Mini think tank surveys Chicago neighborhoods to implement promising public policy

Chad Broughton admits it was "a pretty audacious goal" to think that he and his class of undergraduate researchers could advise the City of Chicago on education policy in several of the city's toughest neighborhoods.

But their thoughtful analysis earned the attention of city policy-makers and University leaders, said Broughton, Senior Lecturer of Public Policy Studies in the College. City and University officials now say they are hopeful the work will lead to the creation of a "Promise Neighborhood" - a carefully selected area where youth receive rigorous education and life-skills training, from birth until they graduate from high school.

Broughton discovered at the start of the research that the University's Office of Civic Engagement was actively supporting similar efforts in Woodlawn, led by Bishop Arthur M. Brazier at the Apostolic Church of God. The class worked closely with leaders in the civic engagement office and the University's Urban Education Institute to sharpen their ideas.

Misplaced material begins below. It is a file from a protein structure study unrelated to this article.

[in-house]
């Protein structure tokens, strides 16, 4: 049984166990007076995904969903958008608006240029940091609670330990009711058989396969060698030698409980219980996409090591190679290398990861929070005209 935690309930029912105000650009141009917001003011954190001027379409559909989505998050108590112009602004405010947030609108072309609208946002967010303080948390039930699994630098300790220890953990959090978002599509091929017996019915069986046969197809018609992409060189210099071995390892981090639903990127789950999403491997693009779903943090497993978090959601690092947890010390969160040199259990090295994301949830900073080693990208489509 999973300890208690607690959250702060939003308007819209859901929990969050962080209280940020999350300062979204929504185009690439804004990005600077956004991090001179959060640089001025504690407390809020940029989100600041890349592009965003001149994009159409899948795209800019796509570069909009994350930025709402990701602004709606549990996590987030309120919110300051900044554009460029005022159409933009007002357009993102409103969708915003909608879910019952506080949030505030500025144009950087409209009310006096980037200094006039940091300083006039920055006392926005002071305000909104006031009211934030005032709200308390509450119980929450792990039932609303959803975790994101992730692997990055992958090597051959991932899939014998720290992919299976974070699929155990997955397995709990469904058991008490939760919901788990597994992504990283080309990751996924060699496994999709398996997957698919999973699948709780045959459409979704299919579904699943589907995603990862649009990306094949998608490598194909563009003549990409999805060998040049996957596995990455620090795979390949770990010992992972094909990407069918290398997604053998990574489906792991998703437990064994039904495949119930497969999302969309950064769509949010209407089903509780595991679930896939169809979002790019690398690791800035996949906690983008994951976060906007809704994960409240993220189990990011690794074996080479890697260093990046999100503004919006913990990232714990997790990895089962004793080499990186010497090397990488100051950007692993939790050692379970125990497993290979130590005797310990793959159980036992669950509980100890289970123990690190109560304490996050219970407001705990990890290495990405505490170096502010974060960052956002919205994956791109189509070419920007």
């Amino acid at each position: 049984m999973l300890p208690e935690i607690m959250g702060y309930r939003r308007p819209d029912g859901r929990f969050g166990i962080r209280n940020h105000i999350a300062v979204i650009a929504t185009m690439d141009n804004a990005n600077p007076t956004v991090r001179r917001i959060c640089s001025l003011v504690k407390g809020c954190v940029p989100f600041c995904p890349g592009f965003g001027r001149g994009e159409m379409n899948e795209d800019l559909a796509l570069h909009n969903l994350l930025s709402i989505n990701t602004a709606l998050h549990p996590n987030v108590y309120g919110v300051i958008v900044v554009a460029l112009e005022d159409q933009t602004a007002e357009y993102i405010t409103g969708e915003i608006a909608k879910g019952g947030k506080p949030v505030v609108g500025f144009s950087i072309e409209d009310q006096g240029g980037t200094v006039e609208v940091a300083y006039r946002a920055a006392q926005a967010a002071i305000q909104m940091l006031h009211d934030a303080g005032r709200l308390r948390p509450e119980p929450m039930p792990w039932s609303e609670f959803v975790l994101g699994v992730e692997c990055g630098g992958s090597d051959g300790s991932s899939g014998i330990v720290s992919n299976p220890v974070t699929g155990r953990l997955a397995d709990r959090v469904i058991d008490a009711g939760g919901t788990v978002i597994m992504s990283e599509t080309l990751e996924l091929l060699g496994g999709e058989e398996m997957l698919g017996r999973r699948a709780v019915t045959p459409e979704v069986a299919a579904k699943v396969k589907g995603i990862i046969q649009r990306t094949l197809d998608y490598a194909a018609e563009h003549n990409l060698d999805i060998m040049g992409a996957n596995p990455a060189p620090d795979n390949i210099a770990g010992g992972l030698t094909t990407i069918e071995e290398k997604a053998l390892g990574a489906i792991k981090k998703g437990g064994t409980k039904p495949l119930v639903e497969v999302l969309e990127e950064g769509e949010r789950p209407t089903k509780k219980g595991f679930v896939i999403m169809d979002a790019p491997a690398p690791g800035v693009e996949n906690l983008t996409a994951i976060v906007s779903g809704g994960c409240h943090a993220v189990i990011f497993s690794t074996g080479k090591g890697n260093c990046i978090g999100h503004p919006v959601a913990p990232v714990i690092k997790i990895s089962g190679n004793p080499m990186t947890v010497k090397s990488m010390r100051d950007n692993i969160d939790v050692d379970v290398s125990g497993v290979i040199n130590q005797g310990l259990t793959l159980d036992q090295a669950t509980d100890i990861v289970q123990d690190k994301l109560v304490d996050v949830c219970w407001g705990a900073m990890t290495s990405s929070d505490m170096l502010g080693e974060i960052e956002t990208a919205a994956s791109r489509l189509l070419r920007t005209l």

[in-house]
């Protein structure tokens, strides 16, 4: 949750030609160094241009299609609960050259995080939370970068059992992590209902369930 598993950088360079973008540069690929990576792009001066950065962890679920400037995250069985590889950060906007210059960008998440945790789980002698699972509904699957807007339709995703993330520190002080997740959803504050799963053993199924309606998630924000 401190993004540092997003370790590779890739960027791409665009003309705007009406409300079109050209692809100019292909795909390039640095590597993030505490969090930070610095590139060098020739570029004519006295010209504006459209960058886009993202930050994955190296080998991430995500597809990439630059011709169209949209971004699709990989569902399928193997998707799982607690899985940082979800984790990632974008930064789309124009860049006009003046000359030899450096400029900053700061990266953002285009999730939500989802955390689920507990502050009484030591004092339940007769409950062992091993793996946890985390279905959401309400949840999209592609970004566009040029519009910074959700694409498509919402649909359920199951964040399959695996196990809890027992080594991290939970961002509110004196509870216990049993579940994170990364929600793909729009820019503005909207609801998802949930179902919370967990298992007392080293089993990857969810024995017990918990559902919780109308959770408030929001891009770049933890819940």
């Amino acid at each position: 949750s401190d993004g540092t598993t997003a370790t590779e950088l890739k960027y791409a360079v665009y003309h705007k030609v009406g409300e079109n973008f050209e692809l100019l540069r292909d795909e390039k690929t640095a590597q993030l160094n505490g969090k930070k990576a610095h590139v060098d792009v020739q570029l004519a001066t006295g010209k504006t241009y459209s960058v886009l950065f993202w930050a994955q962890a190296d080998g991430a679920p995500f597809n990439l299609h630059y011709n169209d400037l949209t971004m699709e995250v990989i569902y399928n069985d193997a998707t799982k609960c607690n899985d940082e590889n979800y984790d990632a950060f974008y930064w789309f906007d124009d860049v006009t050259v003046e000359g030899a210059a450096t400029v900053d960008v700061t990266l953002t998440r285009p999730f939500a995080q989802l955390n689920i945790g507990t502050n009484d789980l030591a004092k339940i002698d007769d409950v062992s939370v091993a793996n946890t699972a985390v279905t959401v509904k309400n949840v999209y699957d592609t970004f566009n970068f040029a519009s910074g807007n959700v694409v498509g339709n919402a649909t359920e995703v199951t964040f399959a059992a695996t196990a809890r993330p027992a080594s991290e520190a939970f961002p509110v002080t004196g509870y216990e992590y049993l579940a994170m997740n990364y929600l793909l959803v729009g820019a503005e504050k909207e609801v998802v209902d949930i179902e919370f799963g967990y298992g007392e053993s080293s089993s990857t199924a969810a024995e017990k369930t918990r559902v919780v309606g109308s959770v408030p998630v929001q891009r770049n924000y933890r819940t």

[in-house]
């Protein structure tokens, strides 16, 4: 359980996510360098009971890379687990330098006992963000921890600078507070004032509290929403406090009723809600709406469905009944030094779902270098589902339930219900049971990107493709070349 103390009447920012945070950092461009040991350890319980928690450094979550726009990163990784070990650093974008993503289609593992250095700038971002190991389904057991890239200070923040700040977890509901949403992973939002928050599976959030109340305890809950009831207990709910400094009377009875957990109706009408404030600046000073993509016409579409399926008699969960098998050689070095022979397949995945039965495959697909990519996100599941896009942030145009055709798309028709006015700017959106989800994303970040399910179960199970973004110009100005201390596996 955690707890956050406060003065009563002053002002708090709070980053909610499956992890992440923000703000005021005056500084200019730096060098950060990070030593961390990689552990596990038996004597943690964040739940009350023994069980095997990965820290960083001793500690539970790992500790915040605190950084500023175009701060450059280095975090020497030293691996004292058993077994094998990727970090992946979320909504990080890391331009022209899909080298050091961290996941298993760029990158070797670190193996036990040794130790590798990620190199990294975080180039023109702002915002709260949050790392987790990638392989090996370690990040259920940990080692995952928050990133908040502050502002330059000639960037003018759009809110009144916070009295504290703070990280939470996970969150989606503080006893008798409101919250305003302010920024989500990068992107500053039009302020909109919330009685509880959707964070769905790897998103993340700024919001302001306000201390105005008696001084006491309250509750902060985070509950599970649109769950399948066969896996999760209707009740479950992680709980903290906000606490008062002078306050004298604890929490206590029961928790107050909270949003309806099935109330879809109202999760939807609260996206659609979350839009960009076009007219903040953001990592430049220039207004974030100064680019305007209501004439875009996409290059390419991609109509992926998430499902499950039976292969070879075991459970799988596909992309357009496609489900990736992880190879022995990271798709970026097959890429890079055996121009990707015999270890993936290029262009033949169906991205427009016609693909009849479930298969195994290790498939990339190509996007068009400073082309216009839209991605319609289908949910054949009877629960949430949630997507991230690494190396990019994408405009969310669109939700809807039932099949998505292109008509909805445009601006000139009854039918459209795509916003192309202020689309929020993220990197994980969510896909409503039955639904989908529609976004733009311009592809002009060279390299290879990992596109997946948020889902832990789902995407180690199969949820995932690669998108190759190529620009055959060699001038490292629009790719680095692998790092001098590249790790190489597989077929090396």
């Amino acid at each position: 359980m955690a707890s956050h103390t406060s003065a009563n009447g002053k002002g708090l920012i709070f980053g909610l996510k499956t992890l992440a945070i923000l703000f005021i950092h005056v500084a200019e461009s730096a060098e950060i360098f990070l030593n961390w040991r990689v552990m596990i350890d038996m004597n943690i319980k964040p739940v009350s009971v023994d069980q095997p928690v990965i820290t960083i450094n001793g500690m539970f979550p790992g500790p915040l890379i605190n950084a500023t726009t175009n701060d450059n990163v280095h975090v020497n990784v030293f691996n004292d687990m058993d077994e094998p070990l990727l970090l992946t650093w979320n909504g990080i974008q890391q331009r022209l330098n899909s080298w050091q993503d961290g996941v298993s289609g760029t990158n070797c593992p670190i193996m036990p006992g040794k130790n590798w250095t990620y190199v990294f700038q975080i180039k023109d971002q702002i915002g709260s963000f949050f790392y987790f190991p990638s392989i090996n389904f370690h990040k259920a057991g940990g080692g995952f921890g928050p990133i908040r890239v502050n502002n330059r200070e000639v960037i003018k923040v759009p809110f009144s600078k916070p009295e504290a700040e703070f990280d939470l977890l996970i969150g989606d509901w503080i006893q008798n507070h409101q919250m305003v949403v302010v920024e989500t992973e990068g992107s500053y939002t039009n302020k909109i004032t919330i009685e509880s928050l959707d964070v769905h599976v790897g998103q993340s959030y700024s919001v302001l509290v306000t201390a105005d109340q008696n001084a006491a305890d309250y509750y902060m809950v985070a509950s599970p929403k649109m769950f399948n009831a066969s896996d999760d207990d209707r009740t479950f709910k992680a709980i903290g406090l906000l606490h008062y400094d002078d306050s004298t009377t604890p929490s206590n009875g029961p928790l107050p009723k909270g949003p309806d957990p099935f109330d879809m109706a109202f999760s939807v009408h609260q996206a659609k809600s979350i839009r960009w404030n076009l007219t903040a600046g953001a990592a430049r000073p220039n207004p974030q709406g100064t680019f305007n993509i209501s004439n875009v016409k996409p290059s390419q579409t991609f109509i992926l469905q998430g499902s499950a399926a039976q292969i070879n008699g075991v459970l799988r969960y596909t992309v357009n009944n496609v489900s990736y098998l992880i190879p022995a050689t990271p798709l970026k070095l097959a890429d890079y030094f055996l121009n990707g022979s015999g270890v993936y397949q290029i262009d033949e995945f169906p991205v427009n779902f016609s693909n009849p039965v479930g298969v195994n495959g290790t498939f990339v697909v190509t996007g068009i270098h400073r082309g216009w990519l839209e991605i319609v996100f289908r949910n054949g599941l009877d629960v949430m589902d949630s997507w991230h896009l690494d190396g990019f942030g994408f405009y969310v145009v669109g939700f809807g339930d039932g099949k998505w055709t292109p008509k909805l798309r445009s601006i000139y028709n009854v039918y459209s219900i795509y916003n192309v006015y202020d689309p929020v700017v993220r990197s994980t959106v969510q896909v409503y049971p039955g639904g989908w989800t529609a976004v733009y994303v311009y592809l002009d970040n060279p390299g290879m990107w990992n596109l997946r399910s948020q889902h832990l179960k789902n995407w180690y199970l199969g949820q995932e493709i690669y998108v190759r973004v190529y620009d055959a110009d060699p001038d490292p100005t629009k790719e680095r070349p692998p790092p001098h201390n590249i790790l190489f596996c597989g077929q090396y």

After brainstorming with analysts in the city's Department of Family and Support Services, Broughton's class of 60 students fanned out to assess four of Chicago's poorest communities - Englewood, South Shore, Washington Park/Woodlawn and Little Village - and offer recommendations on which could be transformed into a Promise Neighborhood.

The idea was to identify areas that could fit the model of the Harlem Children's Zone, a widely admired anti-poverty initiative for children in New York City. That program hit upon a formula for making progress. Find communities with large populations of children and at least 40 percent living in poverty. The community must be centrally located to permit expansion of the program to nearby communities, and it must have access to resources like health centers and public transportation. It also must have a strong presence of community organizations dedicated to addressing social issues associated with poverty.